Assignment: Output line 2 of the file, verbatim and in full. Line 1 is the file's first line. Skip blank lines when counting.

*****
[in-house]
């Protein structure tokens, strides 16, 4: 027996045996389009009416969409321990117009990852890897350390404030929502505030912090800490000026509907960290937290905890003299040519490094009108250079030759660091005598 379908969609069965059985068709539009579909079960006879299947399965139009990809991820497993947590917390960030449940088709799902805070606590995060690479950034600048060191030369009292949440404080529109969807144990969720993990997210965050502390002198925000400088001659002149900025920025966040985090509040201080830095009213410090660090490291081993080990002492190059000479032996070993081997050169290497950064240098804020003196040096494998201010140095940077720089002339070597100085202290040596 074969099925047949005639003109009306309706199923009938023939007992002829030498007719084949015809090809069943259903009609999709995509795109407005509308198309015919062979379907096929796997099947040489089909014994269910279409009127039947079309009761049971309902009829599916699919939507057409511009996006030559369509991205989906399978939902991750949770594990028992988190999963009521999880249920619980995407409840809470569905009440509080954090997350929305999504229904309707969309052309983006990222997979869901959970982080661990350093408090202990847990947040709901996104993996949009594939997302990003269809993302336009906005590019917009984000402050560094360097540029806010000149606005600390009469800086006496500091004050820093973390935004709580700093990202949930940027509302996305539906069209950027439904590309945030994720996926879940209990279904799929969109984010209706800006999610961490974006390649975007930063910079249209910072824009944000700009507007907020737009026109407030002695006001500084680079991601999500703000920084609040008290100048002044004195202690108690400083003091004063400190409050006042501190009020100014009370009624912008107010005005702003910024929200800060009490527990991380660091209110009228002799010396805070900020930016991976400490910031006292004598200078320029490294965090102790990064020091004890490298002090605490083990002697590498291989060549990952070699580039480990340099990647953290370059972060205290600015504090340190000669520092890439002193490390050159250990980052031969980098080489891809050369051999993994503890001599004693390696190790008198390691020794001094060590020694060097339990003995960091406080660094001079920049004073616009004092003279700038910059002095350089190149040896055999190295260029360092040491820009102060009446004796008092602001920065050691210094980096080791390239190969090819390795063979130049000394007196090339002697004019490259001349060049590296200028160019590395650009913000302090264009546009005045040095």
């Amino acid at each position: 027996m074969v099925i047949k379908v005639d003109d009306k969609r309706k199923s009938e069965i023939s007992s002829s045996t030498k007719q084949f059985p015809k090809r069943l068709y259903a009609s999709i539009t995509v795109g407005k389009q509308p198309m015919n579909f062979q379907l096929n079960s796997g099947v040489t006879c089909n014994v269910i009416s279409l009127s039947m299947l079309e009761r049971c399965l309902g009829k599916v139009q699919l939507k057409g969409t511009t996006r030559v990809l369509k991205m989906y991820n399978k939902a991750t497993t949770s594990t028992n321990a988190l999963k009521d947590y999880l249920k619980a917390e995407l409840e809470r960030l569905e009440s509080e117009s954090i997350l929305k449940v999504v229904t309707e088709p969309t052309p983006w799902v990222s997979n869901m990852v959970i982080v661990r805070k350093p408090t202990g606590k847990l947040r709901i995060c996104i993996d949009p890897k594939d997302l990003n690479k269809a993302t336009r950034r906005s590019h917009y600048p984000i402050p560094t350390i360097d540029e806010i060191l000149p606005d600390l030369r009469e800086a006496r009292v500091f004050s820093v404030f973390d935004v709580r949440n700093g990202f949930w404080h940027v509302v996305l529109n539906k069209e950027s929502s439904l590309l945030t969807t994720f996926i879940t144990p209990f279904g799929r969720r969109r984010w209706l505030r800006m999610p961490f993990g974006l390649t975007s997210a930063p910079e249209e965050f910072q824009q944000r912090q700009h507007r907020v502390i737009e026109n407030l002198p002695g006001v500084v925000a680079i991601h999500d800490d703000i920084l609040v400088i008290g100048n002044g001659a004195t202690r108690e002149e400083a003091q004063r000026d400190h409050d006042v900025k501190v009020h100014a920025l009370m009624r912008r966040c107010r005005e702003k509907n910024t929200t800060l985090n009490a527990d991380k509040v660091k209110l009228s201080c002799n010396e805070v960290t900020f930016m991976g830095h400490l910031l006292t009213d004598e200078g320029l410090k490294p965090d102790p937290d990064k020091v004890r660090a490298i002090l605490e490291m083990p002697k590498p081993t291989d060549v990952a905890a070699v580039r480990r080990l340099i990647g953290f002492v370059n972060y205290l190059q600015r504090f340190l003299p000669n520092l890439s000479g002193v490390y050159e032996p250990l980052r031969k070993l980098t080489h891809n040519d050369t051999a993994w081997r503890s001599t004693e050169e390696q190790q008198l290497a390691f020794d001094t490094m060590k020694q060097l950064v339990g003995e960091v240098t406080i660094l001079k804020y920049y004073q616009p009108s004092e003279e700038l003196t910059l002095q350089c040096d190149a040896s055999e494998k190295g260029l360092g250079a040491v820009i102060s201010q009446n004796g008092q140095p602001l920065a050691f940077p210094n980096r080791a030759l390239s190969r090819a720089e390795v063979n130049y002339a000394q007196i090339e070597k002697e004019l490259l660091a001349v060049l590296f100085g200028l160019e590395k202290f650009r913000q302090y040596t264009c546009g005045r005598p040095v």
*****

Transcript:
């Protein structure tokens, strides 16, 4: 027996045996389009009416969409321990117009990852890897350390404030929502505030912090800490000026509907960290937290905890003299040519490094009108250079030759660091005598 379908969609069965059985068709539009579909079960006879299947399965139009990809991820497993947590917390960030449940088709799902805070606590995060690479950034600048060191030369009292949440404080529109969807144990969720993990997210965050502390002198925000400088001659002149900025920025966040985090509040201080830095009213410090660090490291081993080990002492190059000479032996070993081997050169290497950064240098804020003196040096494998201010140095940077720089002339070597100085202290040596 074969099925047949005639003109009306309706199923009938023939007992002829030498007719084949015809090809069943259903009609999709995509795109407005509308198309015919062979379907096929796997099947040489089909014994269910279409009127039947079309009761049971309902009829599916699919939507057409511009996006030559369509991205989906399978939902991750949770594990028992988190999963009521999880249920619980995407409840809470569905009440509080954090997350929305999504229904309707969309052309983006990222997979869901959970982080661990350093408090202990847990947040709901996104993996949009594939997302990003269809993302336009906005590019917009984000402050560094360097540029806010000149606005600390009469800086006496500091004050820093973390935004709580700093990202949930940027509302996305539906069209950027439904590309945030994720996926879940209990279904799929969109984010209706800006999610961490974006390649975007930063910079249209910072824009944000700009507007907020737009026109407030002695006001500084680079991601999500703000920084609040008290100048002044004195202690108690400083003091004063400190409050006042501190009020100014009370009624912008107010005005702003910024929200800060009490527990991380660091209110009228002799010396805070900020930016991976400490910031006292004598200078320029490294965090102790990064020091004890490298002090605490083990002697590498291989060549990952070699580039480990340099990647953290370059972060205290600015504090340190000669520092890439002193490390050159250990980052031969980098080489891809050369051999993994503890001599004693390696190790008198390691020794001094060590020694060097339990003995960091406080660094001079920049004073616009004092003279700038910059002095350089190149040896055999190295260029360092040491820009102060009446004796008092602001920065050691210094980096080791390239190969090819390795063979130049000394007196090339002697004019490259001349060049590296200028160019590395650009913000302090264009546009005045040095």